The risk of a person having a Monoclonal Gammopathy of Undetermined Significance (MGUS) is age-dependent. Population studies show the risk to be:
If a serum protein EPG detects a monoclonal gammopathy, monitor that patient because 27-30% will go on to one of the following —
And the higher the monoclonal (M) spike and free light chains, the greater the risk.
Assess these patients clinically, working them up for —
— and then refer to Haematology Clinic where the serum protein will be checked after 3 months and then again at 6 months to establish a firm diagnosis of MGUS. If the paraprotein has remained stable it may be checked annually or biannually thereafter (cf. if indices are doubling / increasing).
SPEP and UPEP pick up gammopathies in the order of 50 x normal or more, while IFE picks up those with 15 x normal or more (i.e. more sensitive). A free-light chain assay will pick up any increase above normal. Consider that, for instance, much of the immunoglobulin in amyloidosis is deposited in tissues, and so SPEP is often normal.
Once disease is established, the options include continued watchful waiting (current guidelines suggest lifelong follow-up, including BMD measurements) or treatment, depending on the circumstances. Immunisations and flu shots are important considerations prior to commencing treatment.
Apart from giving bisphosphonates, most MGUS is watched rather than treated. If treatment is considered necessary, similar drugs are used as those for multiple myeloma.
Environmental exposure has been linked to plasma cell diseases — radiation, organophosphate exposure (especially Agent Orange), viruses (?), chronic immune stimulation (?).
Here is a video by Dr James Berenson which gives a nice overview of MGUS.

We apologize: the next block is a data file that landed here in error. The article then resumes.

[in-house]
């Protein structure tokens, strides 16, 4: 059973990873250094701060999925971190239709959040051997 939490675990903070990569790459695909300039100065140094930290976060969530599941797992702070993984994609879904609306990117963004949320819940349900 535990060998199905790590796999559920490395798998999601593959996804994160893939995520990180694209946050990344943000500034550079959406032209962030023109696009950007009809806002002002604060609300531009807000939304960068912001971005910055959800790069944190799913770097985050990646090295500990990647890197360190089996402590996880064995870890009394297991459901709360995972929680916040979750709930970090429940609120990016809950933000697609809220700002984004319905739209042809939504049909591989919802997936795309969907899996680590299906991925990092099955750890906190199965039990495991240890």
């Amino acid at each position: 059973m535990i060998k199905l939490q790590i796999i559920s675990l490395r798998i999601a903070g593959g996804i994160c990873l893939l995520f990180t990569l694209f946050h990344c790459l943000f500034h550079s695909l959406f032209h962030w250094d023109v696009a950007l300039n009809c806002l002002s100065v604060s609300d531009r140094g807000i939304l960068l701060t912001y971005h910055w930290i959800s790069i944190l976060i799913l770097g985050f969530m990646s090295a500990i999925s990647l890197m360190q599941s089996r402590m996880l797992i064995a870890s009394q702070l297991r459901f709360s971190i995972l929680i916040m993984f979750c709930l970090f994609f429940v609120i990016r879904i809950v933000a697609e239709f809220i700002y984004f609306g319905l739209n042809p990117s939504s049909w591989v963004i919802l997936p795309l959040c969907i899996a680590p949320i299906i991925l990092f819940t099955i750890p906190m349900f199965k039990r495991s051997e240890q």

Three additional criteria have now been added to this definition as endorsed by the International Myeloma Working Group, published in late 2014. These three criteria include clonal bone marrow plasma cell percentage of ≥ 60 percent; involved/uninvolved serum-free light chain (FLC) ratio ≥ 100 (involved FLC level must be ≥ 100 mg/L); and more than one focal lesion on magnetic resonance imaging (MRI) studies (at least 5 mm in size). Each of these criteria was validated by at least two large databases. They do reflect a change in the concept that one must have “established end organ damage” to be treated for myeloma; this is important, as patients with these three criteria have pending organ damage, and if untreated, that damage may be permanent. It has therefore shifted a small subset of smoldering myeloma patients to active myeloma warranting treatment. I remember these three criteria with the acronym “SLiM” (60 percent plasma cells; more than 100 light chains involved/uninvolved; MRI evidence of one or more focal lesions) now creating the overall acronym SLiM CRAB for multiple myeloma. ——[A Diagnostic Approach to Patients with an IgM Monoclonal Protein, Joseph Mikhael, MD, MEd, FRCPC, FACP. Professor of Medicine, Mayo College of Medicine, Phoenix, AZ]